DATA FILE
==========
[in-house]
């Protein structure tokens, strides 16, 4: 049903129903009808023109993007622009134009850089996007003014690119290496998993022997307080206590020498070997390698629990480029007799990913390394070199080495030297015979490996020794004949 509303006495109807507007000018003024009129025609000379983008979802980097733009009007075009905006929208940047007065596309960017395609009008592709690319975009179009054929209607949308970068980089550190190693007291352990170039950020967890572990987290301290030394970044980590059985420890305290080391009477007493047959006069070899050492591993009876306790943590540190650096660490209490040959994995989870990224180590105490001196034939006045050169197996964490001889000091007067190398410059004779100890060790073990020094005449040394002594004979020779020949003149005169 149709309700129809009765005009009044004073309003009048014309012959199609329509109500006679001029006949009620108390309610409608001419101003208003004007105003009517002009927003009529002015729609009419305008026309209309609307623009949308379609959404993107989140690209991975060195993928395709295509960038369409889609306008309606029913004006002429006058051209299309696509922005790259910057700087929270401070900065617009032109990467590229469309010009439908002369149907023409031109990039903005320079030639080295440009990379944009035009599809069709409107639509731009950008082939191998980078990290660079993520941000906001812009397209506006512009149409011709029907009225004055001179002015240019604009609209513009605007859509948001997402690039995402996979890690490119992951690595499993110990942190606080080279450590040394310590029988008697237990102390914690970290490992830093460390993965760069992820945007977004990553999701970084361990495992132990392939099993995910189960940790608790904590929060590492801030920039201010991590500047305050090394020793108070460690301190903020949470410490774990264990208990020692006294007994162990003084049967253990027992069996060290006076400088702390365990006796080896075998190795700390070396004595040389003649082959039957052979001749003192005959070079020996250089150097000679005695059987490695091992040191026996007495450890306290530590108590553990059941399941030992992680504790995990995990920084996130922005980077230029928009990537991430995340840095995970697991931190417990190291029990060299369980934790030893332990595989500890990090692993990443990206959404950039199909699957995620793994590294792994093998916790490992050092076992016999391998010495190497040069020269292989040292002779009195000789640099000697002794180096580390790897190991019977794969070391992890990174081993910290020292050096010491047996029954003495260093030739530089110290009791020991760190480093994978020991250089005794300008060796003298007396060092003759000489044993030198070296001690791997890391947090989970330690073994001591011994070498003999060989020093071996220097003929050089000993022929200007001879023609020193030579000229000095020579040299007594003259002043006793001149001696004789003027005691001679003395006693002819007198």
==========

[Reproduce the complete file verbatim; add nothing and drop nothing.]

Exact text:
[in-house]
């Protein structure tokens, strides 16, 4: 049903129903009808023109993007622009134009850089996007003014690119290496998993022997307080206590020498070997390698629990480029007799990913390394070199080495030297015979490996020794004949 509303006495109807507007000018003024009129025609000379983008979802980097733009009007075009905006929208940047007065596309960017395609009008592709690319975009179009054929209607949308970068980089550190190693007291352990170039950020967890572990987290301290030394970044980590059985420890305290080391009477007493047959006069070899050492591993009876306790943590540190650096660490209490040959994995989870990224180590105490001196034939006045050169197996964490001889000091007067190398410059004779100890060790073990020094005449040394002594004979020779020949003149005169 149709309700129809009765005009009044004073309003009048014309012959199609329509109500006679001029006949009620108390309610409608001419101003208003004007105003009517002009927003009529002015729609009419305008026309209309609307623009949308379609959404993107989140690209991975060195993928395709295509960038369409889609306008309606029913004006002429006058051209299309696509922005790259910057700087929270401070900065617009032109990467590229469309010009439908002369149907023409031109990039903005320079030639080295440009990379944009035009599809069709409107639509731009950008082939191998980078990290660079993520941000906001812009397209506006512009149409011709029907009225004055001179002015240019604009609209513009605007859509948001997402690039995402996979890690490119992951690595499993110990942190606080080279450590040394310590029988008697237990102390914690970290490992830093460390993965760069992820945007977004990553999701970084361990495992132990392939099993995910189960940790608790904590929060590492801030920039201010991590500047305050090394020793108070460690301190903020949470410490774990264990208990020692006294007994162990003084049967253990027992069996060290006076400088702390365990006796080896075998190795700390070396004595040389003649082959039957052979001749003192005959070079020996250089150097000679005695059987490695091992040191026996007495450890306290530590108590553990059941399941030992992680504790995990995990920084996130922005980077230029928009990537991430995340840095995970697991931190417990190291029990060299369980934790030893332990595989500890990090692993990443990206959404950039199909699957995620793994590294792994093998916790490992050092076992016999391998010495190497040069020269292989040292002779009195000789640099000697002794180096580390790897190991019977794969070391992890990174081993910290020292050096010491047996029954003495260093030739530089110290009791020991760190480093994978020991250089005794300008060796003298007396060092003759000489044993030198070296001690791997890391947090989970330690073994001591011994070498003999060989020093071996220097003929050089000993022929200007001879023609020193030579000229000095020579040299007594003259002043006793001149001696004789003027005691001679003395006693002819007198």